This Building America webinar, Building America: Field Studies of Indoor Air Quality in New U.S. Homes, was held on July 11, 2018.
The featured speaker was Rengie Chan with Lawrence Berkeley National Laboratory.
Since 2008, California has required whole dwelling mechanical ventilation compliant with ASHRAE Standard 62.2. A field study was undertaken to measure ventilation system airflows, air pollutant concentrations, and exhaust fan use in these homes to determine if the ventilation systems are providing acceptable indoor air quality, as intended. Concentrations of fine particulate matter (PM2.5), NO2, NOX, and formaldehyde were measured inside and outside of 70 homes over one-week periods. The homes were characterized for air leakage and the air flows of all ventilation systems were measured and monitored during the study. The results show, when operating, the installed ventilation systems provided adequate flow to meet the standard and that pollutant levels were below acceptable limits, except for formaldehyde, which exceeded California's very stringent reference exposure level, but was well below the WHO standard. Significantly, most of the systems were not operating when researchers arrived at the study homes. This raises serious issues regarding operational requirements and configuring and labeling of ventilation system controls.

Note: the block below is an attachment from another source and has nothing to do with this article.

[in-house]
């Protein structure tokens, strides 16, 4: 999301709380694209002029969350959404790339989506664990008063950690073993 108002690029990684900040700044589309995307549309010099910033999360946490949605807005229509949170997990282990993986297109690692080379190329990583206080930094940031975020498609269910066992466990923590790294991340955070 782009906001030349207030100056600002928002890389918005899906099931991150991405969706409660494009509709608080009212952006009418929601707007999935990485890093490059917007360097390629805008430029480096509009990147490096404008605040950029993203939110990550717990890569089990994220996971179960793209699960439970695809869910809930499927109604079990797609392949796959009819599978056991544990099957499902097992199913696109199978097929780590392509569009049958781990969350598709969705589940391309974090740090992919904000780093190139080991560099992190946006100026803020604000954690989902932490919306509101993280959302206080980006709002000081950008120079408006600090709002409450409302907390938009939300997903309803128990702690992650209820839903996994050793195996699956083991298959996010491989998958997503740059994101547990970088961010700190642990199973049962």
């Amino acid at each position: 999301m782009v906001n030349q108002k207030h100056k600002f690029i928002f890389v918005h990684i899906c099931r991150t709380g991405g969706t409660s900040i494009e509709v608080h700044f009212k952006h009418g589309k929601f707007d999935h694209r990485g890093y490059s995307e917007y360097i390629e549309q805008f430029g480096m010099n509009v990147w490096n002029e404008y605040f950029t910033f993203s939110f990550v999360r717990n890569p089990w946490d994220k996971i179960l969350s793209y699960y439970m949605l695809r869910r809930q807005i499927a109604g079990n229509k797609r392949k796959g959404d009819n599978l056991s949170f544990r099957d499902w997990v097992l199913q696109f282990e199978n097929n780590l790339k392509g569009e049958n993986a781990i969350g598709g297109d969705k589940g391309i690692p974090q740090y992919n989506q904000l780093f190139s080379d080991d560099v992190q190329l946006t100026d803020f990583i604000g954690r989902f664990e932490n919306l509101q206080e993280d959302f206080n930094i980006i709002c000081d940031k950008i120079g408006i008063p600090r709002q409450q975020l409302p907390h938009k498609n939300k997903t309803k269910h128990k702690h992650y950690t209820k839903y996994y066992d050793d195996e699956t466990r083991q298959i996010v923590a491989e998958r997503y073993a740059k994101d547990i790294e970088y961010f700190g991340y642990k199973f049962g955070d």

Building America is supporting a similar, but greatly expanded, field study to collect data on indoor air quality (IAQ), ventilation and IAQ controls in new homes in four U.S. climate zones. Field teams are measuring ventilation equipment airflows and installing sensors to monitor exhaust fan use and indoor air quality parameters over a week-long period. Roughly half of the study homes will have ventilation systems intended to comply with ASHRAE Standard 62.2. We will present a detailed list of air pollutant and other data collection targets for this study. The data from these studies will inform builders and manufacturers, as well as industry ventilation standards and code provisions, to better protect indoor air quality and health as building infiltration is reduced to save energy.
The webinar recording will be available.